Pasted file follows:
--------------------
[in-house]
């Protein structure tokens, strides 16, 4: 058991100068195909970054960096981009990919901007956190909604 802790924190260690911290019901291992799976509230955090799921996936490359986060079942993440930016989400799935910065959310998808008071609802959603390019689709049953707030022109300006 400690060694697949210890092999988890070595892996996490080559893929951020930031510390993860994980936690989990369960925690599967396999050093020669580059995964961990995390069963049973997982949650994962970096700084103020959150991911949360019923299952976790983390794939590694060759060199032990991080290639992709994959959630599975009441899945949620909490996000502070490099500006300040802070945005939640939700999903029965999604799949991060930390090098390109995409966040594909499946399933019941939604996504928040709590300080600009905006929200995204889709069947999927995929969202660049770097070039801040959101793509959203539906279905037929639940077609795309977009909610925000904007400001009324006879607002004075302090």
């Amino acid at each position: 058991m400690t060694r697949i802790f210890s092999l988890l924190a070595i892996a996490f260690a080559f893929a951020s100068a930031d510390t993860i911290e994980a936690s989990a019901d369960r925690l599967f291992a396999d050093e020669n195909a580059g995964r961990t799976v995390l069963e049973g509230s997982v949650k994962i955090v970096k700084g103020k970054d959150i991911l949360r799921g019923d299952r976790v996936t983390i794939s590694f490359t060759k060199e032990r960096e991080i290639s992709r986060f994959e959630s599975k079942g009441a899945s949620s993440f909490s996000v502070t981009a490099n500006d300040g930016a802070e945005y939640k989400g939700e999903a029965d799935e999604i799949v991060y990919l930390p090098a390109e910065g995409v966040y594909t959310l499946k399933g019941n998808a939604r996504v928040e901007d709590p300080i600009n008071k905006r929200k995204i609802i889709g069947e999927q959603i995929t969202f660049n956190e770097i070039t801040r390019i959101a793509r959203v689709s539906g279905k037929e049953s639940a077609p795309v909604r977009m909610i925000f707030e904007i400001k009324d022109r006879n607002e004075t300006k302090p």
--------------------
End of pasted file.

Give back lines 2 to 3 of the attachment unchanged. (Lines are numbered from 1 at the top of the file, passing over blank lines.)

């Protein structure tokens, strides 16, 4: 058991100068195909970054960096981009990919901007956190909604 802790924190260690911290019901291992799976509230955090799921996936490359986060079942993440930016989400799935910065959310998808008071609802959603390019689709049953707030022109300006 400690060694697949210890092999988890070595892996996490080559893929951020930031510390993860994980936690989990369960925690599967396999050093020669580059995964961990995390069963049973997982949650994962970096700084103020959150991911949360019923299952976790983390794939590694060759060199032990991080290639992709994959959630599975009441899945949620909490996000502070490099500006300040802070945005939640939700999903029965999604799949991060930390090098390109995409966040594909499946399933019941939604996504928040709590300080600009905006929200995204889709069947999927995929969202660049770097070039801040959101793509959203539906279905037929639940077609795309977009909610925000904007400001009324006879607002004075302090």
């Amino acid at each position: 058991m400690t060694r697949i802790f210890s092999l988890l924190a070595i892996a996490f260690a080559f893929a951020s100068a930031d510390t993860i911290e994980a936690s989990a019901d369960r925690l599967f291992a396999d050093e020669n195909a580059g995964r961990t799976v995390l069963e049973g509230s997982v949650k994962i955090v970096k700084g103020k970054d959150i991911l949360r799921g019923d299952r976790v996936t983390i794939s590694f490359t060759k060199e032990r960096e991080i290639s992709r986060f994959e959630s599975k079942g009441a899945s949620s993440f909490s996000v502070t981009a490099n500006d300040g930016a802070e945005y939640k989400g939700e999903a029965d799935e999604i799949v991060y990919l930390p090098a390109e910065g995409v966040y594909t959310l499946k399933g019941n998808a939604r996504v928040e901007d709590p300080i600009n008071k905006r929200k995204i609802i889709g069947e999927q959603i995929t969202f660049n956190e770097i070039t801040r390019i959101a793509r959203v689709s539906g279905k037929e049953s639940a077609p795309v909604r977009m909610i925000f707030e904007i400001k009324d022109r006879n607002e004075t300006k302090p």